Support more videos like this at patreon.com/rebecca!
At the start of the 1920s, Warren G. Harding was one of the most popular US presidents who had ever served. He signed peace treaties with Germany and Austria, he established the first ever child welfare program, he lowered taxes, he cut unemployment in half, he established the Veteran’s Bureau, and he even advocated for an anti-lynching bill that was ultimately not passed because we come from many generations of racist assholes who couldn’t even agree to not allow random black people to be murdered by mobs.
Then he had a massive heart attack in office, and the nation mourned. Then eventually the public found out that his entire presidency had been chock-full of corruption, mostly involving all his pals he put in prestigious positions, like director of the aforementioned Veteran’s Bureau. Now he’s often regarded as one of the worst presidents of all time.
In addition to his political scandals, Harding was also known for being a lady’s man. He was married before becoming president, and in fact his wife, Florence Kling, was a badass who was a big part of his success in both business and politics.
But that wasn’t enough for Harding, so he also had a mistress named Carrie Fulton Phillips, who we know about because of the many love letters they exchanged. Some historians, like Francis Russell, thought of Philips as Harding’s one true love.
This is despite the fact that just after Harding died, another woman named Nan Britton wrote an entire book about their affair, called The President’s Daughter since it resulted in the birth of Elizabeth Ann Blaesing. Britton pointed out that Harding financially supported her daughter for the years leading up to his death, and that she was only going public because once he died there were no preparations made to continue helping her.
A lot of people at the time believed Britton, but a lot of other people, particularly Harding’s surviving family, ripped her to shreds in the media, villifying her and implying that she was a lying whore who was just out for money. For decades, she and her family were abused about the claim, including during a court trial during which she attempted to sue someone for defamation.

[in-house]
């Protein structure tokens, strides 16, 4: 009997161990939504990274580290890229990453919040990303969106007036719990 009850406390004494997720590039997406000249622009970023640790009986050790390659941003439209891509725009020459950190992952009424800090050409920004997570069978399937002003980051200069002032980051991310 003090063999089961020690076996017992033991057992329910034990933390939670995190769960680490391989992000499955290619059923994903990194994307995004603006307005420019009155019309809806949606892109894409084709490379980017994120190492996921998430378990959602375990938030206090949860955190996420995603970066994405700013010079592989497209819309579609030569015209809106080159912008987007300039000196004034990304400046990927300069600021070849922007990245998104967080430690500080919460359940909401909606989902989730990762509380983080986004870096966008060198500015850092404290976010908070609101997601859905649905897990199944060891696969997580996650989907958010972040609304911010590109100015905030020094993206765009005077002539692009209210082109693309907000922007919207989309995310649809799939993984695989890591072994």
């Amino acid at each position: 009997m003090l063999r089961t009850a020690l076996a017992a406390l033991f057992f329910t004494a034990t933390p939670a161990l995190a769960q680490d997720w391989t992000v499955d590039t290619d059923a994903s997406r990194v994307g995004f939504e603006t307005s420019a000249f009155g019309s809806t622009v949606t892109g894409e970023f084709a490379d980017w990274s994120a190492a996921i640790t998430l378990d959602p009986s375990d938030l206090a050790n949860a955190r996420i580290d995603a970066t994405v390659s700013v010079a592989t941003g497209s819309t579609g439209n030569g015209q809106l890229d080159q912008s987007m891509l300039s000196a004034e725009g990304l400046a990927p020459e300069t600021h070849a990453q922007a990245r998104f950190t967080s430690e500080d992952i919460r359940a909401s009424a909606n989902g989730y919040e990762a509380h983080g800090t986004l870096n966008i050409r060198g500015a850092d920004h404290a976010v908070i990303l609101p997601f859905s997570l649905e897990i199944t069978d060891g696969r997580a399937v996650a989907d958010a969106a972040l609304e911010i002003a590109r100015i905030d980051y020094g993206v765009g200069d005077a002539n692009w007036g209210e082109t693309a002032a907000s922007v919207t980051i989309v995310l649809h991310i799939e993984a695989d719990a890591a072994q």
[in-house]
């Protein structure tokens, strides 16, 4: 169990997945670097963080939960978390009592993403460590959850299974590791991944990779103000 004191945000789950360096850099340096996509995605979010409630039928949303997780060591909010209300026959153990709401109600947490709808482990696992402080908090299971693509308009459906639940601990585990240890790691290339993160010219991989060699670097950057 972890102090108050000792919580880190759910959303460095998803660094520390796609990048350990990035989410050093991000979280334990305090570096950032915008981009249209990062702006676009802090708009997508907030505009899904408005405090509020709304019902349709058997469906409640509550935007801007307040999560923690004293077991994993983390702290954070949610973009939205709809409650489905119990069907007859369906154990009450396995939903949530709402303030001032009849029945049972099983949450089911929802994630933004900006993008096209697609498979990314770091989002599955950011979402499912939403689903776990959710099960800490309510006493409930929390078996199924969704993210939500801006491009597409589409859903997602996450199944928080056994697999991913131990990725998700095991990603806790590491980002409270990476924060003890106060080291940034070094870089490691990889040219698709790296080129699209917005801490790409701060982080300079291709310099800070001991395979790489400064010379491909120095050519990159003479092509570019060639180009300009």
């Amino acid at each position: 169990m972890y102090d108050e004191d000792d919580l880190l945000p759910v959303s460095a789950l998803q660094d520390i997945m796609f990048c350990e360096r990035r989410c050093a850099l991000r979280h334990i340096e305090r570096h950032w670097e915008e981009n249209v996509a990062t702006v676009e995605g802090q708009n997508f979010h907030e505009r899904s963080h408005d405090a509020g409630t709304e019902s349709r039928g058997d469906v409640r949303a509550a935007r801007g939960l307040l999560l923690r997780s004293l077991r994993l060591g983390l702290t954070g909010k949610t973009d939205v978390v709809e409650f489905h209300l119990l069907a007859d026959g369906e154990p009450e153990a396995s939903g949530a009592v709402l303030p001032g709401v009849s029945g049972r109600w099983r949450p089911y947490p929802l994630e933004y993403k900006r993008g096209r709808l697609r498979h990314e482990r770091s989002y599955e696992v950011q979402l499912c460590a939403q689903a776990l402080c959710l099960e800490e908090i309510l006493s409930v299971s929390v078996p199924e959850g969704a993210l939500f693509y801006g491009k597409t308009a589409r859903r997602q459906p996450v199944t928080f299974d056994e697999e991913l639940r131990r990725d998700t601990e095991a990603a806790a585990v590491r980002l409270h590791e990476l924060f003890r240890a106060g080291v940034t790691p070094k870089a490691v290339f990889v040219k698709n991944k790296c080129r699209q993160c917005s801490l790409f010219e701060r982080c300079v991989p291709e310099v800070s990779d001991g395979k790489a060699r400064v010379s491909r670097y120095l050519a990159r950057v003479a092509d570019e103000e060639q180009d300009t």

Britton died in 1990 still claiming that she was telling the truth. And thanks to one of Harding’s own “legitimate” grand-nephews, we now know with 100% certainty that she was. Dr. Peter Harding compared his own DNA to that of Britton’s surviving grandson, and found that they are in fact second cousins.
Some of Harding’s family members are still skeptical, which is incredible to me. Harding is already known, fairly or not, as one of the worst presidents of all time. There’s really no danger to someone coming along and stealing the glory of being related to Warren G. Harding. And does it really matter to you, 100 years later, if he had an affair? And not even “an affair,” but “another affair”?
The denial of science by some Harding relatives illustrates the power of idolizing an ancestor. I’m sure they took a lot of pride, growing up, in being related to a US president, even if he was maybe one of the worst ones we had. But maybe now it’s time to set that aside and take pride not in who your grandparents were, but in who you are. And who you are should not be someone who stops believing in DNA because you hate a woman who had sex with your grandpa.
>The denial of science by some Harding relatives illustrates the power of idolizing an ancestor.
It also illustrates the fact that some people will defend their beliefs even harder when faced with uncontrovertable evidence that disproves them.
Yeah, the Harding family has a long track record of trying to bleach his history. The Harding Memorial Association (yes, really) has occasionally acted on their behalf to swing lawsuits around.
This has become one of the popular case studies in ethics courses for archival studies:
And yet white people accuse us of ancestor worship. (At least the Black Elk family doesn’t deny Crazy Horse’s womanizing. Nor do the Crow Dogs deny that their ancestor was an assassin.)
You should visit James Buchanan’s house some time. The entire tour is about his interior decorating choices. Seriously. Everything’s about drapes, silverware, furniture, sheets, objets d’art.
Possibly because the truth (which involves a mix of things that wouldn’t be scandalous today but were back then, such as homosexuality, and things that were perfectly fine back then but would be absolute scandals today, such as all the almost megalomaniacal effort Buchanan put into preserving his boyfriend’s right to own other people, drafting up plans to invade Cuba and all the way into South America because he didn’t believe the Spanish could put down slave riots) doesn’t make President Buchanan look very good.
tl;dr: Let’s be honest, an affair is hardly the worst thing a US president has done.
You must log in to post a comment.